TV Writer Paul Guyot tells all about the demise of his TNT pilot THE DARK, which he wrote and produced with Stephen J. Cannell and that was directed by Walter Hill. So what went wrong?
Who knows what happened – you can speculate and Monday morning
quarterback forever – but the bottom line was once the thing was shot,
edited and presented to the network, the original script and story just
wasn’t there. The first thing the network said when they saw the cut was "Where’s the script we bought?"
Now, I’m not saying it was awful. I don’t love the finished product,
but I will say that, overall, I’m happy with about 70% of it. These
days that’s not a bad percentage. But it was that other third that
A few years ago, we shot a two-hour, back-door pilot on DIAGNOSIS MURDER starring Fred Dryer as the Chief of Police of Los Angeles. The co-star was an unknown actor named Neal McDonough, who has since gone on to star in BAND OF BROTHERS, BOOMTOWN and MEDICAL INVESTIGATIONS (as well as a three-episode arc on MARTIAL LAW for us). The pilot was called THE CHIEF.
Since DIAGNOSIS MURDER was, itself, a spin-off of JAKE AND THE FATMAN (which itself was a spin-off of MATLOCK), Fred Silverman demanded that we do at least one pilot per season imbedded in an episode of the show.
This is a cheap way to make a pilot and allows the studio an opportunity to recoup their costs in syndication. You also go straight to film without all the intermediate steps in the development process. The other advantage is that the pilot will air and the ratings, if they are high enough, can be a valuable sales tool.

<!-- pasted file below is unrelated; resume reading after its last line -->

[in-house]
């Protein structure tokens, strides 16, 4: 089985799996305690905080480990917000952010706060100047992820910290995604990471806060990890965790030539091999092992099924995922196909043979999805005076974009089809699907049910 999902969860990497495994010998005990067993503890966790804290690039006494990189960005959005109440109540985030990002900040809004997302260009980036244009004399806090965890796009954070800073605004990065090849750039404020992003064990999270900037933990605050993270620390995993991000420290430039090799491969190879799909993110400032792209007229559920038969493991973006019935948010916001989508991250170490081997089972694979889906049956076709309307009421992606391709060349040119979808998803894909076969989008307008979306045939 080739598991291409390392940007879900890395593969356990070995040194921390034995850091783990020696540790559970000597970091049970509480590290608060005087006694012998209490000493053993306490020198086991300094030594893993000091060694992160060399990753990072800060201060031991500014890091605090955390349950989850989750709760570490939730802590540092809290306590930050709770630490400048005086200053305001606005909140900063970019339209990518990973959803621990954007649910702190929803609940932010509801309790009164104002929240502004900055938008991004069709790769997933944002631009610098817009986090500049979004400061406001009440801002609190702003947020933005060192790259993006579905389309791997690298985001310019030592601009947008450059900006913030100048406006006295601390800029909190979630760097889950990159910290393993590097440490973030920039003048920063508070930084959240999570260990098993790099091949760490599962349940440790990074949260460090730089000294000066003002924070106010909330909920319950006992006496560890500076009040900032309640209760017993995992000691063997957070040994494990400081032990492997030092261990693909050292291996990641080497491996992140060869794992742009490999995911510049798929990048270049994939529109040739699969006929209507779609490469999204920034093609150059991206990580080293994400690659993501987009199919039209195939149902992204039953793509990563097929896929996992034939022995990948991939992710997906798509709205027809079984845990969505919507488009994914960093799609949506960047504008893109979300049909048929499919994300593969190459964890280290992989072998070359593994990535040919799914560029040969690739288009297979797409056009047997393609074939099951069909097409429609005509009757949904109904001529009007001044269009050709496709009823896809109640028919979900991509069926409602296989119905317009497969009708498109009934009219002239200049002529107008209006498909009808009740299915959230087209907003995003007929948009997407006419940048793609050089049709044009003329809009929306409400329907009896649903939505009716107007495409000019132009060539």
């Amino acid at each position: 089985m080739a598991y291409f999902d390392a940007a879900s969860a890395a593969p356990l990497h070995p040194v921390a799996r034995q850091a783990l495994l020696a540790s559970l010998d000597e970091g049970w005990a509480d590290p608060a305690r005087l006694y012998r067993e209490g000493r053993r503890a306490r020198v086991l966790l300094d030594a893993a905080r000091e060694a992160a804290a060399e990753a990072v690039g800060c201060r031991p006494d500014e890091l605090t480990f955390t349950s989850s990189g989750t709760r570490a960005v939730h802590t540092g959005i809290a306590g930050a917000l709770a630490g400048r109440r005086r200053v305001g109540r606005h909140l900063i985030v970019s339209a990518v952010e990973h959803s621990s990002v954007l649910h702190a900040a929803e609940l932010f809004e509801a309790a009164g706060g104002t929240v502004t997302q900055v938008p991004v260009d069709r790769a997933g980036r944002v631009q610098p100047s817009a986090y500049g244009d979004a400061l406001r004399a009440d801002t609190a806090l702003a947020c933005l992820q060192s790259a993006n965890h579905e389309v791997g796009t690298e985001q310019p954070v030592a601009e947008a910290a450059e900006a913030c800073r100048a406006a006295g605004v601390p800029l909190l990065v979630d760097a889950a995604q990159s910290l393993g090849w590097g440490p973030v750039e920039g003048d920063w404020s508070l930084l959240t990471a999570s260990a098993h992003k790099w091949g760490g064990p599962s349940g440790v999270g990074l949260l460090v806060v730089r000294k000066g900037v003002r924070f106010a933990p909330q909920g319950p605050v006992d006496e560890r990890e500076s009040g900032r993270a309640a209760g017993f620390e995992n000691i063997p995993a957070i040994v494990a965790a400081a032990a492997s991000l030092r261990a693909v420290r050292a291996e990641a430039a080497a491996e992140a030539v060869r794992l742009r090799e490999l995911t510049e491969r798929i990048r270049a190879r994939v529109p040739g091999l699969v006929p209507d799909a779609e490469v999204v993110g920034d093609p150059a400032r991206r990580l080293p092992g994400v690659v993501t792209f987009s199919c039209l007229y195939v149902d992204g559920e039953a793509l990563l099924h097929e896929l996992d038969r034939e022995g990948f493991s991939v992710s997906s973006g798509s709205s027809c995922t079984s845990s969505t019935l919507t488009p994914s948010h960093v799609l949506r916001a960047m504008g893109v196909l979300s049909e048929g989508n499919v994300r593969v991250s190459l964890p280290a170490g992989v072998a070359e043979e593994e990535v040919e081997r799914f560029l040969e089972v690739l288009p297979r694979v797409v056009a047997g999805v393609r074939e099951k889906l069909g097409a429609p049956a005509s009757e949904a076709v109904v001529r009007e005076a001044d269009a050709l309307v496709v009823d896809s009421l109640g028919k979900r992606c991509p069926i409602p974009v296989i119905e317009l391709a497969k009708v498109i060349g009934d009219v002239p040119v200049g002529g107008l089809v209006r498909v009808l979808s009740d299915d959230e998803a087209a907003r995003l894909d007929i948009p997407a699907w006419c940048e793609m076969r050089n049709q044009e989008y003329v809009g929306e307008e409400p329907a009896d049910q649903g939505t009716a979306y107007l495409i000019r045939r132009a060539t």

The downside is that backdoor pilots-as-episodes have a much harder time being taken seriously at the network because they usually aren’t developed through the usual channels and, therefore, there’s no one championing them internally at the network. (Of course lots of pilot-as-episodes have sold… CSI:MIAMI and MORK AND MINDY are a few such examples, my book UNSOLD TELEVISION PILOTS is littered with others that haven’t, like ASSIGNMENT EARTH from STAR TREK and LUTHOR GILLIS form MAGNUM PI)
THE CHIEF had a lot going for it. For one thing, we had Fred Dryer, a proven star with HUNTER and this role was absolutely perfect for him (and I have to say, he was great in it). For another, the two-hour pilot aired during sweeps and got fantastic ratings, ranking something like #14 for the week, a tremendous accomplishment for us. And finally, we tested the show with audiences at ASI and the scores were amazing, among the best our partner Fred Silverman (former head of ABC, CBS and NBC) had ever seen. We were sure we had a slam-dunk sale at CBS…and if they were foolish enough to pass on it, we definitely land at another next network. Little did we know…
We met with Les Moonves at CBS…and he passed. He didn’t want to work with Fred Dryer. We met with Jaime Tarses at ABC. She didn’t want to work with Dryer. We met with Dean Valentine at UPN. He didn’t want to work with Dryer. And so it went at every network. What killed us wasn’t the execution, the concept, the acting, the ratings, or the testing. What killed us was bad blood between Dryer and execs he’d worked with before on other projects. Basically, we were victims of the burned bridges Dryer had left in his wake. The television audience loved Fred Dryer, but the major network execs didn’t. Had we known that going in, we would have cast someone else as THE CHIEF. Then again, we might not have enjoyed the same terrific ratings and sky-high testing…not that they did us any good in the end. (Ironically, CBS ended up doing a similar show with Craig T. Nelson
called THE DISTRICT. And from what I hear, Nelson was no picnic)
I’ve since had another experience like that with another star which is why, from now on, we call around about the actors we’re thinking about working with so we aren’t derailed from the get-go by burned bridges or a history of "difficult behavior on the set.